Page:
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The red devil ballerina

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Little Miss Christmas Cracker on the stage in Chocolate Land – I don’t have a picture of a red devil [smile]

When I was a little girl, I wanted to be a ballerina just like hundreds of other little girls all over the world. My mother, being a kind and understanding woman, indulged me in this desire and I attended ballet classes from when I was five years old.

When I was seven, I was a good enough ballerina to participate in the annual ballet concert hosted by my ballet school. My class of small girls were to perform the dance of the ladybird. I am sure you know the nursery rhyme which goes:

“Ladybird, ladybird,

Fly away home,

Your house is on fire

And your children all gone;

All except one

And that’s little Ann,

And she has crept under

The warming pan.”

When the great day arrived, my mother dressed me in my costume, which comprised of yellow tights, a yellow leotard, black ballet shoes, a red and black spotted “wings” cape and a headband with antennae attached to it, and did my hair in a ballet bun. When we arrived at the hall, I was very excited and I remember practicing outside on the grass with the other girls in my group in advance of our stage performance. It all went well and we left the stage in triumph with no-one having forgotten their steps or tripped over their shoe ribbons.

We were then allowed to watch the rest of the performances. One of the last dances was a solo dance by a girl in one of the highest grades. She did the dance of the red devil and she was amazing. I was totally overwhelmed by how well she danced and by her spectacular [in my eyes] costume. She wore red tights, a red leotard, a long red devil tail and had a pair of red horns on her head. I begged my mother to get me a red devil costume and she said she would try. Not long after that we moved away from Johannesburg and I never got my red devil outfit, but I have always remembered the solo dance of the red devil.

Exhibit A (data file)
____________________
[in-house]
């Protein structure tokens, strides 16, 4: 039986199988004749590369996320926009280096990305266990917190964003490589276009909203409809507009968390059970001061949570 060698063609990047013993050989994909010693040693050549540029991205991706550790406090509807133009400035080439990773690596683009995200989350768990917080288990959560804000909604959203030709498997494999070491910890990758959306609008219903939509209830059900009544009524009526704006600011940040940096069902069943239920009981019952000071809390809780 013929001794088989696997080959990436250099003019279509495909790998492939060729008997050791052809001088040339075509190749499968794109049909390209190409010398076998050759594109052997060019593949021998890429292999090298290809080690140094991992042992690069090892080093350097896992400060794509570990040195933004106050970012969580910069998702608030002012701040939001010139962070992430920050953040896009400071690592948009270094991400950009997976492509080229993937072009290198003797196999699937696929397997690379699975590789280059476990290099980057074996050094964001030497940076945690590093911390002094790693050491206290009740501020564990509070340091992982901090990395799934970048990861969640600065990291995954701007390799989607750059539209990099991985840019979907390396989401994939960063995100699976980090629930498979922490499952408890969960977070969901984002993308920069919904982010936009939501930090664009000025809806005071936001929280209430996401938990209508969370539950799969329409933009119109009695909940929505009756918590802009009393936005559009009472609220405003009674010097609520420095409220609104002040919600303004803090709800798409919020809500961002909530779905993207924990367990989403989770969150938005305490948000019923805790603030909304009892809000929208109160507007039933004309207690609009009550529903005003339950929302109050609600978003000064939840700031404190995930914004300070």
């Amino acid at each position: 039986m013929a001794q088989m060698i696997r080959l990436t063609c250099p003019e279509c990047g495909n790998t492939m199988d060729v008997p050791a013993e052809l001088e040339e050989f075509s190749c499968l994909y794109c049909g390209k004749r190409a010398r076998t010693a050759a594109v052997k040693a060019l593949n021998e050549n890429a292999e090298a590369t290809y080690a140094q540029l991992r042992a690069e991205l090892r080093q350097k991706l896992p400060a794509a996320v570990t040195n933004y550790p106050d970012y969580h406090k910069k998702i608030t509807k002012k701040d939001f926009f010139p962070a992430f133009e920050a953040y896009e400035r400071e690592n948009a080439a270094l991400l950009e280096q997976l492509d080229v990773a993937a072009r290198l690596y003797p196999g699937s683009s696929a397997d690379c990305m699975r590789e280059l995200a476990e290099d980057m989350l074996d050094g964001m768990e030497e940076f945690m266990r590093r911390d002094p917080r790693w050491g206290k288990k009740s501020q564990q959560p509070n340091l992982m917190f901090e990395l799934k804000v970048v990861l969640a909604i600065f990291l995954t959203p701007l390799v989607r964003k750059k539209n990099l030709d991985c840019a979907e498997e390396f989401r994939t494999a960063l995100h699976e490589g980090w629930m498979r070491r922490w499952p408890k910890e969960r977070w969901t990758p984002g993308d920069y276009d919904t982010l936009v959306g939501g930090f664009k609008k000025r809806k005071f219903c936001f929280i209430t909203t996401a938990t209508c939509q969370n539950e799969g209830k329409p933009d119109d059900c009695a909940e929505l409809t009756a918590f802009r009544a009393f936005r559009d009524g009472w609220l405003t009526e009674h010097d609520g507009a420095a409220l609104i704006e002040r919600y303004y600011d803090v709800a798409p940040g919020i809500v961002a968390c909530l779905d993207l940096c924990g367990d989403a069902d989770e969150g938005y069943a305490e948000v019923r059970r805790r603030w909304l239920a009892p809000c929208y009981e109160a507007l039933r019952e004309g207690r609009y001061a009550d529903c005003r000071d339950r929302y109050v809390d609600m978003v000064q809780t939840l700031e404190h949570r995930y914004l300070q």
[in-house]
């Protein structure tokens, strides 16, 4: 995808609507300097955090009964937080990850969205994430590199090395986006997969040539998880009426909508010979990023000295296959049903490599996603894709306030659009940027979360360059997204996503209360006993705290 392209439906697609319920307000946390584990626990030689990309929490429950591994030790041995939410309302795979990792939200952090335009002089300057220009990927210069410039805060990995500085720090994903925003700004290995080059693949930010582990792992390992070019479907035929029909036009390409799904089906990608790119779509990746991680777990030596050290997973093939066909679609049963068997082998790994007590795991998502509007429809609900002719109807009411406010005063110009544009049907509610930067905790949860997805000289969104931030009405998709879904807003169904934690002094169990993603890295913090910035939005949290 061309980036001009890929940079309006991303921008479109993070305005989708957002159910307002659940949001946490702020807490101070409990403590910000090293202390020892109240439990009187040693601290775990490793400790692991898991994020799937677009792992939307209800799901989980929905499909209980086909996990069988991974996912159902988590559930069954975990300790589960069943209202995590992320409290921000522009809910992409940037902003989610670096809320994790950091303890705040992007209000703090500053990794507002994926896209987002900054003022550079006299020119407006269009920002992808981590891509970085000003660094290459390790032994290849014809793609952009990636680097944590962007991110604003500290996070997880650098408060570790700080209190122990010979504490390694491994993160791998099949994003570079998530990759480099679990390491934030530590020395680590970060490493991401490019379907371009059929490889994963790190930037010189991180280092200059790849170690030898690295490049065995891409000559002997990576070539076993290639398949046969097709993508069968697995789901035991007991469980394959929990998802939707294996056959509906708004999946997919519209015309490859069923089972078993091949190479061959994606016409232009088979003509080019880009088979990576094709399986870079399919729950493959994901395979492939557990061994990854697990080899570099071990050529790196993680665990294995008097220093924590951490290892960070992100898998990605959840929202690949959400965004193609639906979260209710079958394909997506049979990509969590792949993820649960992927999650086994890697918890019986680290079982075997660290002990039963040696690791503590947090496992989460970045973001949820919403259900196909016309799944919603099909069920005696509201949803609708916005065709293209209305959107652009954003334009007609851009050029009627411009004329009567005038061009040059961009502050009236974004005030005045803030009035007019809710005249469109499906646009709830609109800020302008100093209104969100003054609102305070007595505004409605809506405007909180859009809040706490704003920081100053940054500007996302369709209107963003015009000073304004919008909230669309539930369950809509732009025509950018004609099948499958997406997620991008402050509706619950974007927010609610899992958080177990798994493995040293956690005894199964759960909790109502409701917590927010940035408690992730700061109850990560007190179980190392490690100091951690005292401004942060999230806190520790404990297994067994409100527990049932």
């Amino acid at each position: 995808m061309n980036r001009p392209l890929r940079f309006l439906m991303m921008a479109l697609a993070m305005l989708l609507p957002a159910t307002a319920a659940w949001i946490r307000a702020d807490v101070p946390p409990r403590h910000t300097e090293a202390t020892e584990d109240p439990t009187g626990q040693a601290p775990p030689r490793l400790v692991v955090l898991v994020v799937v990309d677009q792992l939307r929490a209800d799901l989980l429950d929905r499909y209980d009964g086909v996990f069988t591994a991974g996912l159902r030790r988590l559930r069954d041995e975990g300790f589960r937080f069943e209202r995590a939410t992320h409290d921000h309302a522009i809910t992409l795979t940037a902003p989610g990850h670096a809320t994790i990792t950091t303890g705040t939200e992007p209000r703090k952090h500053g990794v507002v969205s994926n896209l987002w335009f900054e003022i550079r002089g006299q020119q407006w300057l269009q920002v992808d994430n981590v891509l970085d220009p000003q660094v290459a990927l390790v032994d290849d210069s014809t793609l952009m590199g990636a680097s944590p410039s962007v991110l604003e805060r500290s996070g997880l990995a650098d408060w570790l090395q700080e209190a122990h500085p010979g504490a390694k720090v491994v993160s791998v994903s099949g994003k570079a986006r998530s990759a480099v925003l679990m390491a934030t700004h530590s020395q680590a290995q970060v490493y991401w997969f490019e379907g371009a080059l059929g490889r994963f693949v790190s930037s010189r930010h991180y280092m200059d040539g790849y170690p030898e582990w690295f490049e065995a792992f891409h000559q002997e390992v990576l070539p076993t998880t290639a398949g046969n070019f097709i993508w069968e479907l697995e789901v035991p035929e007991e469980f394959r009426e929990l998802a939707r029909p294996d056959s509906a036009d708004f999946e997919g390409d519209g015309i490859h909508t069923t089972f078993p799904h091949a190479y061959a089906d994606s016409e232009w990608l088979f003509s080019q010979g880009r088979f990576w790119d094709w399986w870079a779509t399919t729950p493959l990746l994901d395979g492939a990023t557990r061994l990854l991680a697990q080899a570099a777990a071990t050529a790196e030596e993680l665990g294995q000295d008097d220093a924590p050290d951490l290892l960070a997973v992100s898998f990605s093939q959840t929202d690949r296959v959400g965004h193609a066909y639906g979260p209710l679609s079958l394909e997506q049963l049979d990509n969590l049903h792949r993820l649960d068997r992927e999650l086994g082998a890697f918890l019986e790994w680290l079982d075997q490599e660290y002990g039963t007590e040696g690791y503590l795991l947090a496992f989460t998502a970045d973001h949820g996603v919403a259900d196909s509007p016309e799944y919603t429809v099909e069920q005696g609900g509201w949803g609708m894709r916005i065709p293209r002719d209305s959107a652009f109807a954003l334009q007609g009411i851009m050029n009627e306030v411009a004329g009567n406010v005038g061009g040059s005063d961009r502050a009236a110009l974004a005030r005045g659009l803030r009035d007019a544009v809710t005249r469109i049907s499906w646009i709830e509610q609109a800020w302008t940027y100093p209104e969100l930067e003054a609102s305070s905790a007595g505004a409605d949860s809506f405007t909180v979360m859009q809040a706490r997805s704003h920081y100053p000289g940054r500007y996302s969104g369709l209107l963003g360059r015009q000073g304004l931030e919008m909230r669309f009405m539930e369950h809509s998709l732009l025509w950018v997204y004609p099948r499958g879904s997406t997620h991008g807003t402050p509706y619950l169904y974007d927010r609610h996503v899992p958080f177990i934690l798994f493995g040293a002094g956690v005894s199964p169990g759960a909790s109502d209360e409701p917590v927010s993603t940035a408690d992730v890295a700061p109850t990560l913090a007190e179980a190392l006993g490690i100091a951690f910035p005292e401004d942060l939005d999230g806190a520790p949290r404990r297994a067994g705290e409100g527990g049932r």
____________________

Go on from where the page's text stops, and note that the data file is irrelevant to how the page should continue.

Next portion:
Maybe one day I will have a granddaughter and I will buy her a red devil outfit and we will learn the dance of the red devil together.

 

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#Poetrychallenge – Beginning & Consume

Colleen Chesebro is back with her weekly poetry challenge after moving house. This week her prompt words are beginning and consume for which entrants must use synonyms. I have been so deprived of poetry prompts that I wrote two tankas [smile].

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Now to grow

A decision made

releases my captive mind

and eradicates

unproductive reflections

initiating new growth

Breaking bonds

Finding happiness

may require breaking the bonds

that devour freedom

allowing for conception

of spirit releasing plans

You can join in Colleen’s challenge here: https://colleenchesebro.com/2019/06/11/colleens-2019-weekly-tanka-tuesday-poetry-challenge-no-131-synonymsonly/

#Bookreview #Poetry – Devil in the Wind by Frank Prem

Book reviews

What Amazon says

Devil In The Wind is an account of catastrophic fire and its immediate aftermath.

In this 21st century, the whole world seems to be on fire. America burns. Europe burns. Greece is reeling after its own tragedy of fire.

And Australia burns, as it has always done, but now so much more fiercely.

In February 2009, wildfires burnt through entire communities, taking 173 lives and injuring hundreds, while destroying thousands of houses and other buildings. Up to 400 fires destroyed 450,000 hectares of forest, native fauna and habitat, livestock and farmland.

In the aftermath of the fires, the voices of people who had lived through the experience — victims, rescuers, and observers — were spoken and were heard.

Devil In The Wind is Frank Prem’s poetic anthology of the personal, and very human, accounts of those who themselves experienced and survived Black Saturday. Poetry writing that interacts directly with readers emotions.

My review

Devil in the Wind is not an ordinary collection of poems as this book tell the story of the awful fires that ravaged parts of Australia in February 2009, destroying homes, livestock, forests and people. Each poems gives a different and unique insight into the effect of the fires on different people in different roles in society, including the firefighters, as well as description of how they reacted to the fires, with fighting spirit, brazenness, prayer or despair.

I live in a country that is also plagued by raging fires from time to time and I have felt the fear of being undecided as to whether to fight or flee. If you make the wrong decision you can needlessly loose everything or you can end up dead, along with your family. Frank Prem has captured the turbulent emotions, confusion and conflict that people experience during times of crisis. He also captures the spirit of survival and the ability of people to rally and recover.

A few of the stanza’s that captured my imagination in this book are as follows:

“a young fella went up
to the hamper
crawled right inside it

buried himself in the clothes
and wouldn’t come out

took two and a half hours
to get him to speak”
From ever again

“the sound I heard
was like ten or twelve jumbo jets
down at the airport
all screaming their guts out
at the same time”
From evidence to the commission of enquiry: overview